The last blast of winter resulted in some anxious moments in Virden on Monday afternoon.
At approximately 5:25 p.m. a hydro pole caught fire in front of the condominium complex on Bridge Street, knocking down live power lines and leaving the transformer hanging precariously above the building.
Wallace District Fire Department (WDFD) personnel responded to the 911 call, keeping people out of harm’s way until Manitoba Hydro crews arrived.
A second call within half an hour had firefighters scurrying downtown, where they found a pole ablaze at the rear of the Custom Creations building on Seventh Avenue. The resulting outage left a significant portion of the downtown area in darkness, and rendered the traffic signals at the Seventh Avenue and Nelson Street intersection inoperable.
“Our role was to was to stop traffic in the area, and make sure nobody got close in case the equipment and lines were still energized,” said WDFD Captain Ky Tough. “This pole (on Seventh Avenue) we were able to put out right away, however with the one on Bridge Street we had to make sure everyone was clear of that area until Hydro was on scene to de-energize the line.”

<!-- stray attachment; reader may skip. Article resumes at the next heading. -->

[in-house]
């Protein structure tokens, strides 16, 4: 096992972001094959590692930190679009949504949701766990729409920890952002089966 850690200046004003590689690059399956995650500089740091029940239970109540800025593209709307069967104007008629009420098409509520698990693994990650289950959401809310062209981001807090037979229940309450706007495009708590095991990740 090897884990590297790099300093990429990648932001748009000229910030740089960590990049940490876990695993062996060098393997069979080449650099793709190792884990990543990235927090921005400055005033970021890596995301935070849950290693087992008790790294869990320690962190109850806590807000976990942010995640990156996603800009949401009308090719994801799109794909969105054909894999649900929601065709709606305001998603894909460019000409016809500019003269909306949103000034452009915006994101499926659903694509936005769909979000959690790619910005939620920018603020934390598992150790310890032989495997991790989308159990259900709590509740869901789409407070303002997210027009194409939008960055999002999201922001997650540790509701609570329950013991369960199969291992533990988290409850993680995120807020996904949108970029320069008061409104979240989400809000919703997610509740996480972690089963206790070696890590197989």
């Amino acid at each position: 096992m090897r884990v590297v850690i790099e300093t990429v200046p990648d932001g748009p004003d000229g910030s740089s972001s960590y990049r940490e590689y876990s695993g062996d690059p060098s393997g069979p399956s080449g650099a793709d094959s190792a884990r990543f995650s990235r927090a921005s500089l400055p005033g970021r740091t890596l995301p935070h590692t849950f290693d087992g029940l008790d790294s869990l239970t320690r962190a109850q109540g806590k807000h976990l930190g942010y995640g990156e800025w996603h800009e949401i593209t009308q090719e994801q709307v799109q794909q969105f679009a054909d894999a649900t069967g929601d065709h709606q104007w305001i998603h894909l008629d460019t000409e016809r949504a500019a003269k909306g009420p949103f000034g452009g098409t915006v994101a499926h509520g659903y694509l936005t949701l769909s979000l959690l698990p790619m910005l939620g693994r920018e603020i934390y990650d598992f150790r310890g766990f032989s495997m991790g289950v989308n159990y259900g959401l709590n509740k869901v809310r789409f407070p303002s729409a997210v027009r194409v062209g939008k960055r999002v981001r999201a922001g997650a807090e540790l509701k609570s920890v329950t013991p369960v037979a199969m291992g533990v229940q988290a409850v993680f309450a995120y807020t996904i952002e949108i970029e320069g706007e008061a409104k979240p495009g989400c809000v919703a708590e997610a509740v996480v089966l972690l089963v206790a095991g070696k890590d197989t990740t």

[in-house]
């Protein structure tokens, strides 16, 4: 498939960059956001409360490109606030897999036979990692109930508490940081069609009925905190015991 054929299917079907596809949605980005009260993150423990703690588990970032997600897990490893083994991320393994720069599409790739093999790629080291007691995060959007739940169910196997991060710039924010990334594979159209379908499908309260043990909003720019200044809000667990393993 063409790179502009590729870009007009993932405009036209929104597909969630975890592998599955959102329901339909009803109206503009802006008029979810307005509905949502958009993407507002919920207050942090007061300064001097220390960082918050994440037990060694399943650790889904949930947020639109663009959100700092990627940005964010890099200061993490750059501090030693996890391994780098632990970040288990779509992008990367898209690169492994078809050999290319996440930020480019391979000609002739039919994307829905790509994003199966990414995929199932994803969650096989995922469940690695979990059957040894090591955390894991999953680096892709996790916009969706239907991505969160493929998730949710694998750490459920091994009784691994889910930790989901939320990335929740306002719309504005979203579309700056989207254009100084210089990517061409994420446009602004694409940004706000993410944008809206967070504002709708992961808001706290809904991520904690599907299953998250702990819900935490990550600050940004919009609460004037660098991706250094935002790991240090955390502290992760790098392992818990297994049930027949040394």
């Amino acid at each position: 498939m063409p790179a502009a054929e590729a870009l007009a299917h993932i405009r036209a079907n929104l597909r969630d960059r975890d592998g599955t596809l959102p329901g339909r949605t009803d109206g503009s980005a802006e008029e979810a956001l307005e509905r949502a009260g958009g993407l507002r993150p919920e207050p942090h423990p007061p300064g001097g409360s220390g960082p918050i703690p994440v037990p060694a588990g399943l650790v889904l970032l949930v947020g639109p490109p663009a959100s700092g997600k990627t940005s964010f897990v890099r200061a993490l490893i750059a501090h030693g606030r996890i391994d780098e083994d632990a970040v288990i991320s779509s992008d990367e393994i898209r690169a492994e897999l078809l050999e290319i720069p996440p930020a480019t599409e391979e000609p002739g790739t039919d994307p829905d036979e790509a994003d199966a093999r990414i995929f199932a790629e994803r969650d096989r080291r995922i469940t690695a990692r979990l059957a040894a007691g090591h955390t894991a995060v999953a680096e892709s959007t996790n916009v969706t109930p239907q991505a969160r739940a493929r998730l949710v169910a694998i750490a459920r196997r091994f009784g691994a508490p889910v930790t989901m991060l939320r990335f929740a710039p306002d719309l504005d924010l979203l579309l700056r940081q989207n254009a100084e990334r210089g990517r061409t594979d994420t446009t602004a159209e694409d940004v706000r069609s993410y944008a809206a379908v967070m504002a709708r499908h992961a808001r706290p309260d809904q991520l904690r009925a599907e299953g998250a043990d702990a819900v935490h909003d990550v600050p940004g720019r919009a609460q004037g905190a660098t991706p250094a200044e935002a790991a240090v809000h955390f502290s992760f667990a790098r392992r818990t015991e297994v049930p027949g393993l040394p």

Businesses along the service road adjacent to the Trans-Canada Highway had their power interrupted during the evening, and the signals at the King Street intersection were also knocked out.
Manitoba Hydro spokesman Riley McDonald reported that the outage affected 724 customers, and that repairs took several hours to complete.
“The outage was first reported around 5:20 p.m. and we restored everybody as of 9:45,” he said.
McDonald said that pole fires are a regular occurrence around this time of year.
“Pole fires are super common in the spring because dust, dirt, grime and often salt build up on the insulators. Often made of porcelain, they are meant to be non-conductive and when things build up on them, they become conductive and can either cause an arc or they can heat up and that heat will start a fire on the pole.”
McDonald said that the utility is prepared to deal with outages such as this while front-line employees, members of the International Brotherhood of Electrical Workers, are on strike.
“We have contingency plans in place to ensure outages are restored as safely as possible,” he said.